Defendant objected prior to the in-court identification. During voir dire, Mr. Lloyd testified that: (1) he was fifteen feet from the assailant during the robbery, (2) he saw his assailant's face for approximately one to two minutes, (3) the parking lot outside of the convenience store had newer canopy lights and track lights, (4) the parking lot was well lit, (5) he was not tired at the time, and (6) he does not wear glasses or have any eyesight problems. Mr. Lloyd then identified defendant as the person who robbed him and stated that his identification of defendant was based on seeing defendant the night of the incident and not the show-up at the sheriff's department. The trial court found by clear and convincing evidence that the in- court identification of defendant by Mr. Lloyd was independent of and not tainted by the show-up but was solely from his memory of the incident.
    Considering the totality of the circumstances, we conclude that there was not a substantial likelihood of misidentification. The witness had ample opportunity to view defendant; the witnessgave an accurate description of defendant and his clothing, other than a minor discrepancy as to whether defendant had a toboggan rolled up around his head or whether it was defendant's own hair; and the witness was certain in his identification of defendant as the person who robbed him. We hold that the trial court did not err by admitting the in-court identification. This assignment of error is overruled.
IV. Warrantless Search
    [2]Defendant argues that evidence obtained from the warrantless search of the motel room violated his constitutional rights under the Fourth and Fourteenth Amendments. Defendant contends that he had a legitimate expectation of privacy in the motel room, and that the trial court's denial of his motion to suppress was error.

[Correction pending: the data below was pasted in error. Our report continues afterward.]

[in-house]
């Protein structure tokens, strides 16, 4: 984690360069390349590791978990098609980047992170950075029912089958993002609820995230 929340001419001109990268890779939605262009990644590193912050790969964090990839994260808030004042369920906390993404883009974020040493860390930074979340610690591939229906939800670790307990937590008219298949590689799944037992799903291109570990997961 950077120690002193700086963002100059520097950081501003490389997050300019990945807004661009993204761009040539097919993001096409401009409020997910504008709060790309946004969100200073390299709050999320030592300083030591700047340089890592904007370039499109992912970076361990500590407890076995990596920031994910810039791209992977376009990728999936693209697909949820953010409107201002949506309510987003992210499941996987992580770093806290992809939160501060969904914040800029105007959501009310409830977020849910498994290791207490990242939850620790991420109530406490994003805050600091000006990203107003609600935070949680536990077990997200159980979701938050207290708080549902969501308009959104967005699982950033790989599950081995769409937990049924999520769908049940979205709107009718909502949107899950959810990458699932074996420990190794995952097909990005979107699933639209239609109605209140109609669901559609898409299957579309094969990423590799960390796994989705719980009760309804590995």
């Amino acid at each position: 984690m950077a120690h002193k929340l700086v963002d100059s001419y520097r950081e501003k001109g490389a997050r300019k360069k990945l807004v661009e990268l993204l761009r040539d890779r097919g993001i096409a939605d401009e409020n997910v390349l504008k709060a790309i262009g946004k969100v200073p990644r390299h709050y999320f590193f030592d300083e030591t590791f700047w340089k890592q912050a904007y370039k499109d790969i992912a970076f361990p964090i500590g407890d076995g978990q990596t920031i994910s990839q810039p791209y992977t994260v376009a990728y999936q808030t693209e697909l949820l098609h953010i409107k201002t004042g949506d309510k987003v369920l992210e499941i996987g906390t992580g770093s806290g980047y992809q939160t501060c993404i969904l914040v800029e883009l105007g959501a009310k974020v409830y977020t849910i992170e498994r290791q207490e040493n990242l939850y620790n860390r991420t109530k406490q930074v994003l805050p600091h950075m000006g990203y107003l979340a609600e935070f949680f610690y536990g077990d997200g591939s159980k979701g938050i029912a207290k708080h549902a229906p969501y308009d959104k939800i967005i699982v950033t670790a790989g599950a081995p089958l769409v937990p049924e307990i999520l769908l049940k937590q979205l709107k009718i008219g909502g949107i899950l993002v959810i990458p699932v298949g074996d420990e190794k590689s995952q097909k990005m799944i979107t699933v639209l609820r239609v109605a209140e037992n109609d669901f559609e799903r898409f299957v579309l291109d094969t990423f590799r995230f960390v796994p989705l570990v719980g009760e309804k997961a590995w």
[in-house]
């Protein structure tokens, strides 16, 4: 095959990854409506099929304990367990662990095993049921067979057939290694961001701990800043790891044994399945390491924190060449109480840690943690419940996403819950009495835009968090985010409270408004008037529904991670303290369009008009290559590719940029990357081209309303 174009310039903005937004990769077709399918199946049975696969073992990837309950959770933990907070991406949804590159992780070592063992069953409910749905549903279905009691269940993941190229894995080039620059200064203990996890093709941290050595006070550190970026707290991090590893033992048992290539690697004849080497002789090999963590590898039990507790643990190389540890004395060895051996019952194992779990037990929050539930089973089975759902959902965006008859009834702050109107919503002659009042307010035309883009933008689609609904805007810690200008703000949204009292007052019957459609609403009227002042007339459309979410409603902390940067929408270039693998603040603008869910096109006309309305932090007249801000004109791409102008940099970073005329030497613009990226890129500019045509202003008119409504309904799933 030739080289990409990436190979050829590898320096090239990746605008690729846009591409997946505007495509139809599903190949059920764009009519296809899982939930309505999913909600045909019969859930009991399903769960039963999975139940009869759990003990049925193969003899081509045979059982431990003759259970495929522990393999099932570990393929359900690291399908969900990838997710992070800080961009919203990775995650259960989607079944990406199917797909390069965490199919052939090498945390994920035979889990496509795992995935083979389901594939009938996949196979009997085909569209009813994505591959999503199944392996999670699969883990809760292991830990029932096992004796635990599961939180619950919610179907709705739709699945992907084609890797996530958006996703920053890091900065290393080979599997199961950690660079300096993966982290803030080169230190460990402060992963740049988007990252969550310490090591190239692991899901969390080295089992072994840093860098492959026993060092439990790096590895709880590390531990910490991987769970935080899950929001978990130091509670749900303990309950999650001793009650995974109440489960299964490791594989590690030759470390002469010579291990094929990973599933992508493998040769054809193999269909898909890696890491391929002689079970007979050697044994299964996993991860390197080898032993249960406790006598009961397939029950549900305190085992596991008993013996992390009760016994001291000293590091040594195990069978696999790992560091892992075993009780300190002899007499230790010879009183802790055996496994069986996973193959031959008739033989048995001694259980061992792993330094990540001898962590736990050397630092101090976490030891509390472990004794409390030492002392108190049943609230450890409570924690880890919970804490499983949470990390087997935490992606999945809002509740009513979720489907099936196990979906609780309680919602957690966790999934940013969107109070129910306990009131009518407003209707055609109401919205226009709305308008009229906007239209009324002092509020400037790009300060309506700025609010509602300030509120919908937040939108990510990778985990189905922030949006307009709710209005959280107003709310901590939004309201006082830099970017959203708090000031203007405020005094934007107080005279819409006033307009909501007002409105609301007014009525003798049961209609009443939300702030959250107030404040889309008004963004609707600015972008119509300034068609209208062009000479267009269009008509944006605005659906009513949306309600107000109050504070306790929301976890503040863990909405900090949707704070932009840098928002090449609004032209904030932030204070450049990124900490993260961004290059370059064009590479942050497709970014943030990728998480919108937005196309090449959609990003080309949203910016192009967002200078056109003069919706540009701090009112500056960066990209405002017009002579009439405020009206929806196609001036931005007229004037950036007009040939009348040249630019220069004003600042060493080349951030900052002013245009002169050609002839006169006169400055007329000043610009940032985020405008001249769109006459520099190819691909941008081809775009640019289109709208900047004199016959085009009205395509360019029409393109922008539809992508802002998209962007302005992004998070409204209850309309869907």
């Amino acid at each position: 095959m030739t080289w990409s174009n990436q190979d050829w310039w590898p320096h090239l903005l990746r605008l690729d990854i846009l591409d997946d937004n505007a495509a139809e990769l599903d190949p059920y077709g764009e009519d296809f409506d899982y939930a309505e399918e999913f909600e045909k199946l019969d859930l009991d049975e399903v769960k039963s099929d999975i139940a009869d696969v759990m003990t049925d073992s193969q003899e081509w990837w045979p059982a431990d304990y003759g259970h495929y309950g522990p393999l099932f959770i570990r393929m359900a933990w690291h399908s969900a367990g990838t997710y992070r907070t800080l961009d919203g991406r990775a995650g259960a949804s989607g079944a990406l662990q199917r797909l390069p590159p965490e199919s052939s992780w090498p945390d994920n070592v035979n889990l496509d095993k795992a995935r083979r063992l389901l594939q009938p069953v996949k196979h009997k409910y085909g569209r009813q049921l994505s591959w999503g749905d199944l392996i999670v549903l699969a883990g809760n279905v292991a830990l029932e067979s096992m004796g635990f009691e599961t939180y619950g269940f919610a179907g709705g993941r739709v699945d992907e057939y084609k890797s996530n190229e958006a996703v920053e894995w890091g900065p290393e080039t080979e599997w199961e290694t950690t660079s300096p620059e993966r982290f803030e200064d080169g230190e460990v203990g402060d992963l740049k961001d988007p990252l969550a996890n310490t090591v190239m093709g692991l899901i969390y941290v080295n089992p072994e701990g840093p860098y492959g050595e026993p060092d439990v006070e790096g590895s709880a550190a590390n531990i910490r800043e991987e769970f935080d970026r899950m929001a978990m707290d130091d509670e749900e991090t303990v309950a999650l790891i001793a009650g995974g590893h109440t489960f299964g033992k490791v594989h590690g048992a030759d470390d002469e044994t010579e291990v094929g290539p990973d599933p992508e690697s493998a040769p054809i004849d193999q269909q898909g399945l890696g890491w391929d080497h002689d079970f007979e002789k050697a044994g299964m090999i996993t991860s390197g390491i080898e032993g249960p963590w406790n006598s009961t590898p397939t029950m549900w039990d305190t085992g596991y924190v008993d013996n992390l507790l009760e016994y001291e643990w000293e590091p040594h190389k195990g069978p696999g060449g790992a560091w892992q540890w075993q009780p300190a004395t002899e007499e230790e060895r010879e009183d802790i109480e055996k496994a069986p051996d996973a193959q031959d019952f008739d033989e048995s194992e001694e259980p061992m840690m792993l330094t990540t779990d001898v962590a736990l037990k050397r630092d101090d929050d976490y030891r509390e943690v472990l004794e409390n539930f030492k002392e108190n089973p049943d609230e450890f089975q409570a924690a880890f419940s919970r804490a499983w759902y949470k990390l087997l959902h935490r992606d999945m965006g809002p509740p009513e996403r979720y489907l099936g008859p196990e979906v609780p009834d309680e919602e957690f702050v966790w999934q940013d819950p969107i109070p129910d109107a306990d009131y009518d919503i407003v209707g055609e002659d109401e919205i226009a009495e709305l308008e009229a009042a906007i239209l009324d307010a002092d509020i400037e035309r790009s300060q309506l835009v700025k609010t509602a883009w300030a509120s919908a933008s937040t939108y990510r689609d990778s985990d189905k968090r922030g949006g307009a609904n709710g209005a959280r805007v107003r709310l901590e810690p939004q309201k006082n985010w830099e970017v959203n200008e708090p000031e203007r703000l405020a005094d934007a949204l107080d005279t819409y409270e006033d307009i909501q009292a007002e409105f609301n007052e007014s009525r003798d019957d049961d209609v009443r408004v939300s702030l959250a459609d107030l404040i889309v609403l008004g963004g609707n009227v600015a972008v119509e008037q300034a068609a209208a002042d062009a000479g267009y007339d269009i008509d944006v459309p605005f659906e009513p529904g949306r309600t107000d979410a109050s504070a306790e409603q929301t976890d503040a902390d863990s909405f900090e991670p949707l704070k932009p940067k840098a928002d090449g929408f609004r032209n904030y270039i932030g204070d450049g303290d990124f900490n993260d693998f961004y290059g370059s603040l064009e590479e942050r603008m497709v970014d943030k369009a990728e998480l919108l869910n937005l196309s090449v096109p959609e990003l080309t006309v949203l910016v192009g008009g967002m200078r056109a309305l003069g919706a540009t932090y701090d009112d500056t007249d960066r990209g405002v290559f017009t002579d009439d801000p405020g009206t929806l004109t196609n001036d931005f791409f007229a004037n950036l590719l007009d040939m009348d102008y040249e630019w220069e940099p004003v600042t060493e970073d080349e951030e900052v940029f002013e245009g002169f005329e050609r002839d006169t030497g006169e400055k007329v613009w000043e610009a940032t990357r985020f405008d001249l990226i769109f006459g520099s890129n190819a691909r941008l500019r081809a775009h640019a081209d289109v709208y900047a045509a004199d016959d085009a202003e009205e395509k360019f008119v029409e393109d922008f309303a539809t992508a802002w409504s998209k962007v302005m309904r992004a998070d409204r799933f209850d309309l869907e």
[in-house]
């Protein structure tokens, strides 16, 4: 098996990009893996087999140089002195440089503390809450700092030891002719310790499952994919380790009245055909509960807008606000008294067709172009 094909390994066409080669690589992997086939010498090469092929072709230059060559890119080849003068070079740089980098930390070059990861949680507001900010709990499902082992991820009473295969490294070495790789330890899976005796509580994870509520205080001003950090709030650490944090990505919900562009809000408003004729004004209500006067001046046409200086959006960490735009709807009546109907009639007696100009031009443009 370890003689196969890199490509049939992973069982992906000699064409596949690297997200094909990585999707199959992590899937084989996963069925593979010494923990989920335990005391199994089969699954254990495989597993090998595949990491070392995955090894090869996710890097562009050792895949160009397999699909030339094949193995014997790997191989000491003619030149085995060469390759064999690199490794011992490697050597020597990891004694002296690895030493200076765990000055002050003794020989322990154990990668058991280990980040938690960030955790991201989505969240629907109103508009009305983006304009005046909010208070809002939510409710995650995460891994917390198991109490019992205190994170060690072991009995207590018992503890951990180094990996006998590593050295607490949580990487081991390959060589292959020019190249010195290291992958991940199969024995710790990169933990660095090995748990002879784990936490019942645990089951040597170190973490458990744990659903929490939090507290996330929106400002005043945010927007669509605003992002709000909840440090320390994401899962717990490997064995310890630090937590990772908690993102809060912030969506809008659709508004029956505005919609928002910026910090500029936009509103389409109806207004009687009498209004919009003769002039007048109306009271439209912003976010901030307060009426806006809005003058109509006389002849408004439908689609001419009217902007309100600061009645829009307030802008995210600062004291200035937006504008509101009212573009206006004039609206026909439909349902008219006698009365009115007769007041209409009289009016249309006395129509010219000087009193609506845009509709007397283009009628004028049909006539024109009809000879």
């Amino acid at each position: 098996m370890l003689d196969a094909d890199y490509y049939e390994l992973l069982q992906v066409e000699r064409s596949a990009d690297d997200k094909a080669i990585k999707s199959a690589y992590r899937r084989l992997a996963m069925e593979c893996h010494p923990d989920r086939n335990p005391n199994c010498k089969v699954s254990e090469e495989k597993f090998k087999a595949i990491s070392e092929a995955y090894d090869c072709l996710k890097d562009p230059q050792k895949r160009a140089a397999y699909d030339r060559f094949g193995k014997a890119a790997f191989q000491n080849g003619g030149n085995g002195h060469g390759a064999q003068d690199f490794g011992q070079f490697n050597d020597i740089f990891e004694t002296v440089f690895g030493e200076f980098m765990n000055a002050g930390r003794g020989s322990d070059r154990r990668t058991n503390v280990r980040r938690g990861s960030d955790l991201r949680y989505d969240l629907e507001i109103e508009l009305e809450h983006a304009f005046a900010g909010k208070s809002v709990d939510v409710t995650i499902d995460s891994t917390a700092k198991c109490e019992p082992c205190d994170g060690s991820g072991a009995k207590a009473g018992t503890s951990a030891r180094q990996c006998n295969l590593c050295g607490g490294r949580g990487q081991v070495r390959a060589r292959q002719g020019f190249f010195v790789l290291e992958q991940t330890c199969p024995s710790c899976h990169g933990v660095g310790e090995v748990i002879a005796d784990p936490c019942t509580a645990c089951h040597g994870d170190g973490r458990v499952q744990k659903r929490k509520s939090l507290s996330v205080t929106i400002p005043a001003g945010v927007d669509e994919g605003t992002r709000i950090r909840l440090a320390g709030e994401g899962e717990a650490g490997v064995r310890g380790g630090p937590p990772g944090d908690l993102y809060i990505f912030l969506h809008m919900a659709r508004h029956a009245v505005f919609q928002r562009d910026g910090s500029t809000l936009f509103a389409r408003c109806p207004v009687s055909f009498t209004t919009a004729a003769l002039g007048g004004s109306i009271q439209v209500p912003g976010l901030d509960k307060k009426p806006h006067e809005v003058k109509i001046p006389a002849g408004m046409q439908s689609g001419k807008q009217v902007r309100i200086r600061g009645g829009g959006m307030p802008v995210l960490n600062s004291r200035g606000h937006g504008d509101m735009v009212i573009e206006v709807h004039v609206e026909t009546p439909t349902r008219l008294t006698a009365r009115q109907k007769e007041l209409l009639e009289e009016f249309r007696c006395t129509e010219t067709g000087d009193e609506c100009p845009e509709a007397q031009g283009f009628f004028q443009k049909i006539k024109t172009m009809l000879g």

The Fourth Amendment protects people from unreasonable searches and seizures. To challenge a search as unreasonable under the Fourth Amendment, an individual must be able to show that he has a legitimate expectation of privacy in the area searched. Rakas v. Illinois, 439 U.S. 128, 143, 58 L.Ed.2d 387, 401 (1978). Justice Harlan, concurring in Katz v. United States, 389 U.S. 347, 19 L.Ed.2d 576 (1976), outlined a two-prong test for determining whether an individual has a legitimate expectation of privacy: (1) the individual must have a subjective expectation of privacy, and (2) that subjective expectation must be reasonable. Id. at 361, 19 L. Ed. 2d at 588.
    The United States Supreme Court has held that a guest in a hotel room has a reasonable expectation of privacy. Stoner v.California, 376 U.S. 483, 490, 11 L. Ed. 2d 856, 861 (1964)(holding that an overnight guest "living" in a hotel room, like "a tenant of a house, or the occupant of a room in a boarding house," has a legitimate expectation of privacy in the hotel room) (citations omitted). The facts in Stoner are not present here. The evidence showed that the room was rented to Green and not to defendant, there was no evidence that defendant had any luggage in the room, and there was no evidence that defendant had spent the night or planned on staying overnight.
    While defendant may have had a subjective expectation of privacy in the room, it was not a reasonable expectation of privacy “rooted in 'understandings that are recognized and permitted by society.'” Minnesota v. Olson, 495 U.S. 91, 100, 109 L. Ed. 2d 85, (1990) (determining that an "overnight guest" has a legitimate expectation of privacy, in part, because he is engaging in a "longstanding social custom that serves functions recognized as valuable by society") (quoting Rakas, 439 U.S. at 144, n. 12, 58 L. Ed. 2d 387 (1978)). We conclude that defendant did not have a reasonable expectation of privacy and cannot invoke the protections of the Fourth Amendment. See United States v. Grandstaff, 813 F.2d 1353, 1357 (9th Cir. 1987) (holding that “mere presence in the hotel room of another is not enough” to establish a legitimate expectation of privacy in one's surroundings); United States v. Maddox, 944 F.2d 1223, 1234 (6th Cir. 1991) (holding that a “purely transient party guest” had no reasonable expectation of privacy in his host's home). This assignment of error is overruled.
V. Motion to Dismiss
    [3]Defendant next assigns error to the trial court's denial of his motion to dismiss at the close of the State's evidence. Defendant contends that the State failed to produce evidence that defendant robbed the victim by use, or threatened use, of a firearm or other dangerous weapon. This contention is without merit.